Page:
Rolling the rock up the hill
Gilmore famously said that golf requires goofy pants and a fat ass.
But the reality is, golf simply requires a ton of practice. Daily devotion to doing the work. That’s the only real way to achieve any kind of permanent success with your swing.
Without that level of repetition, you’ll never commit that skill to muscle memory. You’ll perpetually hit shanks at the driving range. You’ll become so frustrated that you’ll quit playing the game before you even get chance to hit the lynx and shoot par. And you’ll inevitably wind up in the clubhouse, drinking a craft beer, watching the pros crush it on television, wondering why you’re not as good.
It’s like rolling a boulder up a hill. If you stop pushing too early, it’s just going to roll back to the bottom. And by the time you get there, there’s no way you’re going to feel like schlepping that boulder all the way back up. So you just give up.
Interestingly, the creative process works in the same way. If you don’t spend enough time practicing your craft, you’ll never dig deep enough below the surface to unlock your finest expressions. You’ll just assume that the output you came up with in your meager burst of creating was the best that you could do. And you’ll judge yourself as a mediocre artist.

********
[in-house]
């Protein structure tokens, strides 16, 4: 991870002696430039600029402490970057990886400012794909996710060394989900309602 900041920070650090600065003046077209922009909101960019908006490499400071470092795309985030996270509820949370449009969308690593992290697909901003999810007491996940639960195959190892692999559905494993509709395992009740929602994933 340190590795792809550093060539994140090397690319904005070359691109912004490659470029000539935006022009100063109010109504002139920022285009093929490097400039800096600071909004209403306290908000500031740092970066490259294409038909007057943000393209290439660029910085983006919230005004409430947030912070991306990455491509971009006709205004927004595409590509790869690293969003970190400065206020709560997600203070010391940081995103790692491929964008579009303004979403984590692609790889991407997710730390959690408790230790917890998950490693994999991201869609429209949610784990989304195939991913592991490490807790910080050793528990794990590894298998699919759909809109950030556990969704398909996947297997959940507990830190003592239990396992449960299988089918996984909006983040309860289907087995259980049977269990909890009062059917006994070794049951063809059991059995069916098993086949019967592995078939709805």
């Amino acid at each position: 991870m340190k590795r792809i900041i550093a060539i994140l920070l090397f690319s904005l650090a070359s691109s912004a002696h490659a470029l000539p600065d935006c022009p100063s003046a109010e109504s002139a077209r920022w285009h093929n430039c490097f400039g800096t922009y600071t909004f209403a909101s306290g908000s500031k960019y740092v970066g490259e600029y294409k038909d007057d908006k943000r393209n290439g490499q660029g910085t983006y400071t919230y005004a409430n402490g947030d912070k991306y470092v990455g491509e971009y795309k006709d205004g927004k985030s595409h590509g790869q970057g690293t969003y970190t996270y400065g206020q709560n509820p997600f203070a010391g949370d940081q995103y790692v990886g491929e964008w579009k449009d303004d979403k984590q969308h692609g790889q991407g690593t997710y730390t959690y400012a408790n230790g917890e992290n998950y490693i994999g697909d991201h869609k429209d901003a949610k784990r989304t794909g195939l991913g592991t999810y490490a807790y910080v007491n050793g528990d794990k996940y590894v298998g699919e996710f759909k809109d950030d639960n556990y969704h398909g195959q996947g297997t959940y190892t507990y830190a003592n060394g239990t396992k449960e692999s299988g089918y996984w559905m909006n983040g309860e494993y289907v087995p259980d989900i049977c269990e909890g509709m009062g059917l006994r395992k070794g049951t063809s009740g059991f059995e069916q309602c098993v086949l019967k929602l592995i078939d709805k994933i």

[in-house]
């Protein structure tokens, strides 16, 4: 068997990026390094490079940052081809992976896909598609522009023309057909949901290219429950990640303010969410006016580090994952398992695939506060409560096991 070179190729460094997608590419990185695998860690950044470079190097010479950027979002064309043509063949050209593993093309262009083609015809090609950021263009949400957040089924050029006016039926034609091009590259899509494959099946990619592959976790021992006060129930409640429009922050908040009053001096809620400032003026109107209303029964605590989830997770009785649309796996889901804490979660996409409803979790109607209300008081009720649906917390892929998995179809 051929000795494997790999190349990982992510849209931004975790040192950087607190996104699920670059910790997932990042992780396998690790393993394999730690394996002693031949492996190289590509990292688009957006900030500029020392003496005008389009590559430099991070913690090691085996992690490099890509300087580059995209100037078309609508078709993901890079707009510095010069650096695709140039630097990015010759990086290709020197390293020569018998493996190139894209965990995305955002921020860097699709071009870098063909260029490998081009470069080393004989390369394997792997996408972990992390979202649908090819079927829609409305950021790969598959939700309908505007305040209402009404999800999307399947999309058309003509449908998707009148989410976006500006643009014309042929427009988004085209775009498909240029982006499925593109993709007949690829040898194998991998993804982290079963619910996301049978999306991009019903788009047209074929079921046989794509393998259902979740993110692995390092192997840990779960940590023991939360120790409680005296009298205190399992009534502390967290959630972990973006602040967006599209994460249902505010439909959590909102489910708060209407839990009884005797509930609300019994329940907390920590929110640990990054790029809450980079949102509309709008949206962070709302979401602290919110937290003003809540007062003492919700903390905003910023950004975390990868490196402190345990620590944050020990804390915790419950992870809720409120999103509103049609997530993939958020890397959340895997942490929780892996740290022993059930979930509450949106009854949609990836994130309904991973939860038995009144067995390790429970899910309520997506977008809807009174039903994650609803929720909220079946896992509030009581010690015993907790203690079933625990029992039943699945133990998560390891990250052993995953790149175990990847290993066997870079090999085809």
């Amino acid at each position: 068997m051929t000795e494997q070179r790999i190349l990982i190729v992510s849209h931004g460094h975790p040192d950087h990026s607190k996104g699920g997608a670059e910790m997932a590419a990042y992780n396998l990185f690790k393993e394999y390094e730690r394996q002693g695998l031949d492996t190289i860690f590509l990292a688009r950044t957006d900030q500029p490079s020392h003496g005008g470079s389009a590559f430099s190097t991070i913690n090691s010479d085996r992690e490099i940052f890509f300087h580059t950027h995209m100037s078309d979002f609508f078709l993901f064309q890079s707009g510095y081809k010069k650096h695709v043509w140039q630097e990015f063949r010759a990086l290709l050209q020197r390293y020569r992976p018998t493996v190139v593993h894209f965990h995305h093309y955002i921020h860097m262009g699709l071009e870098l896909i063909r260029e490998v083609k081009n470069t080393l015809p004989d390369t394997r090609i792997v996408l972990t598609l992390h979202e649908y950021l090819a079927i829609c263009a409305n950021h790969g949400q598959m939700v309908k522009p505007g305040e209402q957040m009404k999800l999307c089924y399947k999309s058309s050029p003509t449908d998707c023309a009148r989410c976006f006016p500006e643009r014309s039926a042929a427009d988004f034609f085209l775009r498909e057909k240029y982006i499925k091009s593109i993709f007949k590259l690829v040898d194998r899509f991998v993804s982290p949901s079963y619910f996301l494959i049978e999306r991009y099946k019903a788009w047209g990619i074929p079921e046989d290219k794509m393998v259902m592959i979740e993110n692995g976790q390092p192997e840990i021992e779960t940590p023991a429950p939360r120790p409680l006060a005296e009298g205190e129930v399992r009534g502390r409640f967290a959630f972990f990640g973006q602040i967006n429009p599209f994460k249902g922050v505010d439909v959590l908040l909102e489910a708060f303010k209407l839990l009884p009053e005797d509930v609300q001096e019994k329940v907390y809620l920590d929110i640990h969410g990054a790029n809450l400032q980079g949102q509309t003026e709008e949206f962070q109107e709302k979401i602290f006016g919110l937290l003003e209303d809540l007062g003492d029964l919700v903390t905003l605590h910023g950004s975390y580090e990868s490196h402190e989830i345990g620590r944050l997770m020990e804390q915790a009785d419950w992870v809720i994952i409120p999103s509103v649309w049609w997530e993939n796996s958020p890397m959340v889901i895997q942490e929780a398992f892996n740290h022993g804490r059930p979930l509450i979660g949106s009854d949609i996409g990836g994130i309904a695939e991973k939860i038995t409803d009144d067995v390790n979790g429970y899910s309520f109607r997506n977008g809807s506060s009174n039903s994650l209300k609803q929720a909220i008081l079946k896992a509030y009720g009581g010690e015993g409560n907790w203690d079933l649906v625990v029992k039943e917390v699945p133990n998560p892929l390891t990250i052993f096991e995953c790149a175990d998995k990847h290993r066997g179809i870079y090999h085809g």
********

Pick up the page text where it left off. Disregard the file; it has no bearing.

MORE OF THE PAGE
When the reality is, had you just stuck with it for another twenty or sixty or ninety minutes, you might have actually uncovered something special. Had you kept pushing the rock up the hill, kept hitting buckets of balls until the driving range turned off the lights, you might have actually found a swing that was worth playing with.
LET ME ASK YA THIS…
Are you quitting because it’s hard, or because it’s right?
LET ME SUGGEST THIS…
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That Guy with the Nametag
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